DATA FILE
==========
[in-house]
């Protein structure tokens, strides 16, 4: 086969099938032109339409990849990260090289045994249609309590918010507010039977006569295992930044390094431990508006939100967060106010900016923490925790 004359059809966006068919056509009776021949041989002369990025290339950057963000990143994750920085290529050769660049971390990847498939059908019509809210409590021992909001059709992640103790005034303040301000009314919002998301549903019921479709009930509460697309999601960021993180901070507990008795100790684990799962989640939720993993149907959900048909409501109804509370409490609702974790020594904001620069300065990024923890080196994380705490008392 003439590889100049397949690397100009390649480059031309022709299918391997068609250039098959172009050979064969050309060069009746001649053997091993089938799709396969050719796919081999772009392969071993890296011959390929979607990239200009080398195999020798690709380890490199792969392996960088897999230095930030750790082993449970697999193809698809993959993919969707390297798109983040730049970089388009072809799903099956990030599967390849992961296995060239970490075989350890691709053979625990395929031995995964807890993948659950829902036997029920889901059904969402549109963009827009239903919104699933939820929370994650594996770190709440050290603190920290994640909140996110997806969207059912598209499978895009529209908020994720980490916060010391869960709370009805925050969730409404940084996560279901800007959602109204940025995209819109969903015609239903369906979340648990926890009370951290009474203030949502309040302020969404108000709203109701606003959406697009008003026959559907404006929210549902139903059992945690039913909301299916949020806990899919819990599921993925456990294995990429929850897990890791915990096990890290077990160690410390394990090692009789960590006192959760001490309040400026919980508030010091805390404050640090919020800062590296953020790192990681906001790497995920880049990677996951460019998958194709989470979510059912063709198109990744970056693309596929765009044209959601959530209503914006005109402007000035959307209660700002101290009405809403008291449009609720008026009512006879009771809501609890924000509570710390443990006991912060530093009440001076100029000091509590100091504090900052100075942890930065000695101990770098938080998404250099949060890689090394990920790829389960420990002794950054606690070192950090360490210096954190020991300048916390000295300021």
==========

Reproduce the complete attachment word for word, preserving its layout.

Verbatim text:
[in-house]
């Protein structure tokens, strides 16, 4: 086969099938032109339409990849990260090289045994249609309590918010507010039977006569295992930044390094431990508006939100967060106010900016923490925790 004359059809966006068919056509009776021949041989002369990025290339950057963000990143994750920085290529050769660049971390990847498939059908019509809210409590021992909001059709992640103790005034303040301000009314919002998301549903019921479709009930509460697309999601960021993180901070507990008795100790684990799962989640939720993993149907959900048909409501109804509370409490609702974790020594904001620069300065990024923890080196994380705490008392 003439590889100049397949690397100009390649480059031309022709299918391997068609250039098959172009050979064969050309060069009746001649053997091993089938799709396969050719796919081999772009392969071993890296011959390929979607990239200009080398195999020798690709380890490199792969392996960088897999230095930030750790082993449970697999193809698809993959993919969707390297798109983040730049970089388009072809799903099956990030599967390849992961296995060239970490075989350890691709053979625990395929031995995964807890993948659950829902036997029920889901059904969402549109963009827009239903919104699933939820929370994650594996770190709440050290603190920290994640909140996110997806969207059912598209499978895009529209908020994720980490916060010391869960709370009805925050969730409404940084996560279901800007959602109204940025995209819109969903015609239903369906979340648990926890009370951290009474203030949502309040302020969404108000709203109701606003959406697009008003026959559907404006929210549902139903059992945690039913909301299916949020806990899919819990599921993925456990294995990429929850897990890791915990096990890290077990160690410390394990090692009789960590006192959760001490309040400026919980508030010091805390404050640090919020800062590296953020790192990681906001790497995920880049990677996951460019998958194709989470979510059912063709198109990744970056693309596929765009044209959601959530209503914006005109402007000035959307209660700002101290009405809403008291449009609720008026009512006879009771809501609890924000509570710390443990006991912060530093009440001076100029000091509590100091504090900052100075942890930065000695101990770098938080998404250099949060890689090394990920790829389960420990002794950054606690070192950090360490210096954190020991300048916390000295300021």